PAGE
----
Canon lawyers have been behind-the-scenes actors in many of the most crucial episodes in religious history. For instance, when King Henry VIII was attempting to divorce his first wife, Catherine of Aragon, in order to marry his second wife (and third, and fourth, etc.), he consulted with canon lawyers. They worked during the night for weeks in order to find precedent and justification for what Henry desired to do. Similarly, in December 1294 Cardinal Gaetani rapidly began to investigate how it might be possible to justify the abdication of a pope.
Faced with many opportunities, canonists had for centuries considered the possibility of removing a pope for reasons of gross heresy. Each time such a maneuver was considered, the lawyers concluded that even if a man seemed unworthy of the office, the office (the papacy) was higher than any man. In the end, it was decided that no man could properly judge that a pope should be removed from the office. But never before had canon lawyers considered a willing, self-enacted, removal.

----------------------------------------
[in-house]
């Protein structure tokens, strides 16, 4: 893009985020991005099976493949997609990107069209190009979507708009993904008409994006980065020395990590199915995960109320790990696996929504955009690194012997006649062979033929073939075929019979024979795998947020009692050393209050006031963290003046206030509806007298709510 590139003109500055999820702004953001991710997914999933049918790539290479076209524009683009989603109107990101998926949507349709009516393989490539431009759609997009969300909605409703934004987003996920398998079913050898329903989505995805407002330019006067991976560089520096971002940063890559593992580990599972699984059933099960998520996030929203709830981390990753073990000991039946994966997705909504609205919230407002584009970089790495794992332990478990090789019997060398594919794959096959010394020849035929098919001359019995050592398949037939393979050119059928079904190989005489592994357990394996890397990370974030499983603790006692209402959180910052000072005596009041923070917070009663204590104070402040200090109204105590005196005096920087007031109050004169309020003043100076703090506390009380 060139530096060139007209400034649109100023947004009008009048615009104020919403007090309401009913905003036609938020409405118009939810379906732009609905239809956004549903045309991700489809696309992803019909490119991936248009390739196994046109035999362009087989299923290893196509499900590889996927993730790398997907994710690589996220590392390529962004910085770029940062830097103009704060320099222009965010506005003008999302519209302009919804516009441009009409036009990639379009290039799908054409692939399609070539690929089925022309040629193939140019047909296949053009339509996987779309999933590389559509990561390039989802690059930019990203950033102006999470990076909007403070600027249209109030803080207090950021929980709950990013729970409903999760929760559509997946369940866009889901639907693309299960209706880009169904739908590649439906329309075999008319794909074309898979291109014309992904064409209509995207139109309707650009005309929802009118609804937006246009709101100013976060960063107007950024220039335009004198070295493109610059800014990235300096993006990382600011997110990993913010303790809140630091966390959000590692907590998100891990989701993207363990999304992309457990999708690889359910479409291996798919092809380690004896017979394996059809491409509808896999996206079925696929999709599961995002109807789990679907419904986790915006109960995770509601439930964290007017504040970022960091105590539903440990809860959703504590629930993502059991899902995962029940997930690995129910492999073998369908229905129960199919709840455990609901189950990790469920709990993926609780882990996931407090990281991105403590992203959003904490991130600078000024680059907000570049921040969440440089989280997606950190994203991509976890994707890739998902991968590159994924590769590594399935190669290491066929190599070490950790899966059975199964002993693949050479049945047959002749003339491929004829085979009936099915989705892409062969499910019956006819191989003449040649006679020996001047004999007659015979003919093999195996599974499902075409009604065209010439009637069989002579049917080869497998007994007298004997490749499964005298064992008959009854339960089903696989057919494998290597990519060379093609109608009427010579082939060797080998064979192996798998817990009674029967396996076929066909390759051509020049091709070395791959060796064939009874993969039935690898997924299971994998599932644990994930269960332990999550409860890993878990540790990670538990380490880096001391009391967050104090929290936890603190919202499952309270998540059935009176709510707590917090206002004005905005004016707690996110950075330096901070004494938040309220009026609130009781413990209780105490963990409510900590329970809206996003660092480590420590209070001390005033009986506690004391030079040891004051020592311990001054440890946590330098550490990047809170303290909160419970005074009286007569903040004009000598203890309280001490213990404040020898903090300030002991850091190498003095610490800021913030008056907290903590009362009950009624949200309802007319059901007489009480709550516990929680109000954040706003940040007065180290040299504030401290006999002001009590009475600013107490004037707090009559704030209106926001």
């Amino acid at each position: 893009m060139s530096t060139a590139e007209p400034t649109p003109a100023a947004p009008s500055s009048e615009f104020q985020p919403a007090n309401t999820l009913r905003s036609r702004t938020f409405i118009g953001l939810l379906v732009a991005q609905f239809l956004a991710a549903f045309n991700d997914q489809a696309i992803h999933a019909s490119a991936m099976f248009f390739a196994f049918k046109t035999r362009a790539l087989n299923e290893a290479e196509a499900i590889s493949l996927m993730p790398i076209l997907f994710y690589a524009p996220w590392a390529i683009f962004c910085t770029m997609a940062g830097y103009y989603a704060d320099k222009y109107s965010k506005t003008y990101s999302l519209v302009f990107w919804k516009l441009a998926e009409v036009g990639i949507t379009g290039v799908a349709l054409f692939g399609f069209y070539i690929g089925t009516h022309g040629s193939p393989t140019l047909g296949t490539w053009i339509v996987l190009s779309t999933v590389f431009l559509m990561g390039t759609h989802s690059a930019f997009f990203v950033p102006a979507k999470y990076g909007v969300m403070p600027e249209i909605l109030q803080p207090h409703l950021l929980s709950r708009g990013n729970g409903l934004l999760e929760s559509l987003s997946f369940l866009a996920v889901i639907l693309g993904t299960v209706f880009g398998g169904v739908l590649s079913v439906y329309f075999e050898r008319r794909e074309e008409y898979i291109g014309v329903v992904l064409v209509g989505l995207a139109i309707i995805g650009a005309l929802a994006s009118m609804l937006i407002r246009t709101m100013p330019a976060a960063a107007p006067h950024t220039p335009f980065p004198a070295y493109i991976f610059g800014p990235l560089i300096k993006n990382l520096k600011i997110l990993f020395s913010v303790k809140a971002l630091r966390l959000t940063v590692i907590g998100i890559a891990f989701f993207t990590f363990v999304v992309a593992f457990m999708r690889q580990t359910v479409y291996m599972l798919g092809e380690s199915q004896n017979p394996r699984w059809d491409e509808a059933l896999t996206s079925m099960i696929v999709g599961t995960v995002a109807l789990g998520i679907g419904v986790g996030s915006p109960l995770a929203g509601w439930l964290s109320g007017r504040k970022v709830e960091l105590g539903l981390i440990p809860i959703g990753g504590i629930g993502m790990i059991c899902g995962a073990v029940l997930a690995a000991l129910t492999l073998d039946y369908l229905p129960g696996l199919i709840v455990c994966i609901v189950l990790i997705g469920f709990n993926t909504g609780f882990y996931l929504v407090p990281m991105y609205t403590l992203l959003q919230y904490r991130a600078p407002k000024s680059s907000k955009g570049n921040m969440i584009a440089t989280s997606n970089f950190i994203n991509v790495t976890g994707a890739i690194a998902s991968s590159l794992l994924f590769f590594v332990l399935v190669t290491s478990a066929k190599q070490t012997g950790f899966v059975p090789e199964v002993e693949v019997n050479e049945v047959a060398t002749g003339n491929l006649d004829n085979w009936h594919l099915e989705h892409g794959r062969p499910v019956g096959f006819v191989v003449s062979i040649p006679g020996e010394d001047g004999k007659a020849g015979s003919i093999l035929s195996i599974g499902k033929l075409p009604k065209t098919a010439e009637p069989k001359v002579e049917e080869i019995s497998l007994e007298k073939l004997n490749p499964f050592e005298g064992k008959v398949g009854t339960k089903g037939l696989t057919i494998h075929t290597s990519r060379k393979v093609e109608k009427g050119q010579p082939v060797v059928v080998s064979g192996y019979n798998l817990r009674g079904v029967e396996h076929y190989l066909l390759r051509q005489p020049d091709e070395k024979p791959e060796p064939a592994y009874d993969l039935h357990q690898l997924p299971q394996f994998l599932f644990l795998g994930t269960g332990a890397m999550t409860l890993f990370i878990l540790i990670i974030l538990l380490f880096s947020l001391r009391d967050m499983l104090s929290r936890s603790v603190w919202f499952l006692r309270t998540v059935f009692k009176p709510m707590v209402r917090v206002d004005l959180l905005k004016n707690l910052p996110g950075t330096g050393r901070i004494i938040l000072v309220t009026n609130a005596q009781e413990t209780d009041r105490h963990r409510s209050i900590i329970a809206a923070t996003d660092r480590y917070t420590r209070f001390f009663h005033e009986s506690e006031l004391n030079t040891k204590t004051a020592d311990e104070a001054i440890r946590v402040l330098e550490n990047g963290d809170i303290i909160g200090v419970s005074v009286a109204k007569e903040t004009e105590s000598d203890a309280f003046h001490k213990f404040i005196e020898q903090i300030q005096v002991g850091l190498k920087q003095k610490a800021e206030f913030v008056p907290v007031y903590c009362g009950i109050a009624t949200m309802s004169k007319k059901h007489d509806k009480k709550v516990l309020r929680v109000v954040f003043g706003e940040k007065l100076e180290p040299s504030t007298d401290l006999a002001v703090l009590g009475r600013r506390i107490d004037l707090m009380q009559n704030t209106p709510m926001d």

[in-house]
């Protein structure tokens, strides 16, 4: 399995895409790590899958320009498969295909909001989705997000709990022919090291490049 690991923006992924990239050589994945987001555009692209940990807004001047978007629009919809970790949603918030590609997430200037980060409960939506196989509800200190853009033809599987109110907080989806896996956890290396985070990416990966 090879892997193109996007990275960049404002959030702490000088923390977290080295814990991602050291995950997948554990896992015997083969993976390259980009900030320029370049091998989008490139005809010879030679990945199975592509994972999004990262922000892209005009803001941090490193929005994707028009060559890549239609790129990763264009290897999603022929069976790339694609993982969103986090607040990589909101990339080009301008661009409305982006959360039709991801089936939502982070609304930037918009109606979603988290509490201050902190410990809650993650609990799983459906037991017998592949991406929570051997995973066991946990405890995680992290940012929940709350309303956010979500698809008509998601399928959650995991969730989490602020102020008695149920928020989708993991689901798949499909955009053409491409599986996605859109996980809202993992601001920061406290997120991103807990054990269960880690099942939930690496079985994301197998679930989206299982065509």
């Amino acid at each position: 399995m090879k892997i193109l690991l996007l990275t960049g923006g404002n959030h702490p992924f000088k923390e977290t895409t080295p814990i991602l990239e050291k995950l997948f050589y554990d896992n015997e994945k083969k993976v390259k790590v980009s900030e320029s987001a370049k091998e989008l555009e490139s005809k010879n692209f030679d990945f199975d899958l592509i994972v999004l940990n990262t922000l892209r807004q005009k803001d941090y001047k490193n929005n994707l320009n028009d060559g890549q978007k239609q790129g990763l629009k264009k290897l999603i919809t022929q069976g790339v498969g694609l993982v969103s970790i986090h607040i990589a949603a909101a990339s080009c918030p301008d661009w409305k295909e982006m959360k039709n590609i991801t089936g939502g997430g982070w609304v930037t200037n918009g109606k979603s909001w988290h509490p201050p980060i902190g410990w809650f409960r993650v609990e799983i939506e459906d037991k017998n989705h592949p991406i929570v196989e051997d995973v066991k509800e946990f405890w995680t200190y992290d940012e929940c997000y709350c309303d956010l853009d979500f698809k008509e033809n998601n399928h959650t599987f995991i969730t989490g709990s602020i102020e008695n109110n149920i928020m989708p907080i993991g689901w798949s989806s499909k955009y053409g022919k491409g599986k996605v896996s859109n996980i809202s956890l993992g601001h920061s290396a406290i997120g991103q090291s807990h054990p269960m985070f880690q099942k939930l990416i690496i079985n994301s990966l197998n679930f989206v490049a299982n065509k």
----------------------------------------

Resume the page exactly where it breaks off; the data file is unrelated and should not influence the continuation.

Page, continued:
What Celestine and Gaetani were considering is not that far removed from the events of our own time. Many may remember that John Paul II was rumored to be considering resignation for years as his Parkinson’s symptoms grew worse before our eyes. The Italian press periodically reported that his health was hanging by a thread, or that he was enduring near suffocation, or that he couldn’t breathe fully on his own, or that he was suffering from some other problem connected with his chronic malady. On one occasion the Vatican’s secretary of state, Cardinal Angelo Sodano, was asked whether or not John Paul II would ever consider resigning. The cardinal’s answer made headlines around the world: